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Annual General Assembly Update – 2024

Sunday, May 19th, 2024

Delegate Amy Laufer, Senator Creigh Deeds and Delegate Katrina Callsen

Another standing-room-only crowd listened intently and asked great questions as our two VA Delegates and VA Senator shared a General Assembly Update…an annual benefit for SSV members.

Delegate Katrina Callsen (54th House District, all of City and small part of Albemarle County in urban ring) serves on Courts, Finance, and Local Government Committees; introduced 14 bills. She is very proud of the Kinship For Foster Care legislation she authored. Katrina was named the “Freshman Delegate of the Year,” by the 34 first-time delegates. She continues to work on probation reform, residual marijuana possession reform (from felony to misdemeanor) and removing guns from college campuses.

Delegate Amy Laufer (55th House District, remainder of Albemarle County) serves on Finance, Education and Agriculture/Chesapeake/Natural Resources Committees. She is most proud of her work on women’s health issues and agriculture. She continues to work on safe gun controls and agriculture issues, as well as disability issues.

Senator Creigh Deeds (11th Senate District, serves all of Albemarle County and the City of Charlottesville). He is the second longest-serving member of the VA Senate and serves on the Budget Conference Committee, as well as Commerce and Labor (chair), Courts of Justice, Finance/Appropriations, and Privileges/Elections/Rules Committees. He counts the appointment of two new State Corporation Commission members (with 3 members total) as a major accomplishment. He continues to work on the Budget, safe gun controls, and mental health issues.

All three shared their support for increased higher education funding and increased health care workers funding in the budget; both included higher salaries. All three noted that working with the Governor’s office has been challenging, as this Governor has vetoed 153 bills of 1,046, amended 116 bills of 1,046, and signed 777 bills of 1,046. He then added 242 more amendments to the first budget bill which was passed with significant bi-partisan support. Rather than address the 242 amendments, the VA House and Senate decided to create a second budget bill, which will be addressed at a Special General Assembly session on May 13th.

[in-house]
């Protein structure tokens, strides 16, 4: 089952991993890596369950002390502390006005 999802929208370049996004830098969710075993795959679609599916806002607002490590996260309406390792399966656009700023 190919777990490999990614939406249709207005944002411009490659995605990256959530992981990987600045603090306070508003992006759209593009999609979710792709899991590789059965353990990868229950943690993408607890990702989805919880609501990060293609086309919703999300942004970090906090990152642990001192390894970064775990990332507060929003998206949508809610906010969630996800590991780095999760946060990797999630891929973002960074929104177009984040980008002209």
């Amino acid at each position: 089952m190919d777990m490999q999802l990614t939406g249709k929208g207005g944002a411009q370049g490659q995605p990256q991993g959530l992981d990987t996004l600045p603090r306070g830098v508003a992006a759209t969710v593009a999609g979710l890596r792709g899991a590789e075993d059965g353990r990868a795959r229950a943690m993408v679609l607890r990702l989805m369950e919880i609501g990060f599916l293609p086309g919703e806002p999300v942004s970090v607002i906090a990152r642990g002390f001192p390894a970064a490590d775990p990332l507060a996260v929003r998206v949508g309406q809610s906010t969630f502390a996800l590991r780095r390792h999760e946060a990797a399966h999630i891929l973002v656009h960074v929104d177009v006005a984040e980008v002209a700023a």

They agreed that it is imperative that the budget not be vetoed, as that would cause VA to lose its AAA bond rating. Thus, the General Assembly decided to create an entirely new budget for General Assembly passage and forwarding to the Governor for signature.

All three closed by expressing appreciation for those who attended and the importance of communicating citizen views and concerns with them. All three have newsletters available to constituents. They look forward to hearing from YOU.

Delegate Callsen also provided this selection of bills passed that have direct impact on senior citizens:
• A bill to create the Virginia Memory Center to collect information and provide assistance with Alzheimer’s disease and their families. (HB1455 Carr) – Passed
• A new law to fight financial exploitation of seniors by allowing banks to train staff on how and report suspected cases of financial abuse. The law also allows financial institutions to list trusted persons who may be contacted in cases of suspected elder abuse. (HB692 Mald) – Passed
• Legislation to improve the continuity of health care for patients by prohibiting insurance retroactively denying a previously approved authorization when a patient is switching insurance policies. (HB1134 Willett) – Passed
• Legislation to require more training for firefighters and first responders in helping those w/Alzheimer’s disease or dementia. (HB933 LeVere Bolling) – Passed
Two bills that did not pass and may be of interest:
• A bill to create a Drug Price Affordability Board which would have the authority to set up limits on certain prescription medications. (HB570 Delaney) – Vetoed
• A bill to allow IDs issued by senior living facilities be used for voting. Many people living in senior communities or group homes no longer have a need for a Driver’s License so this would allow residents to use their community ID for voting. (HB26 Reid) – Vetoed

Artificial Intelligence (AI) – Benefits and Problems

Thursday, April 18th, 2024

 

With a standing-room-only crowd, Dr. Philip E Bourne, founding dean of the School of Data Science at UVA, shared an overview of “Artificial Intelligence – Good or Bad?” Dr. Bourne brings trailblazing experience from business (launched four companies), biomedical/data science  research (published 300+ papers and 5 books), academia (University of California-San Diego), and government (first Director of Data Science for the National Institutes of Health) to Senior Statesmen of Virginia and UVA! He also founded the group ‘Deans on Bikes.’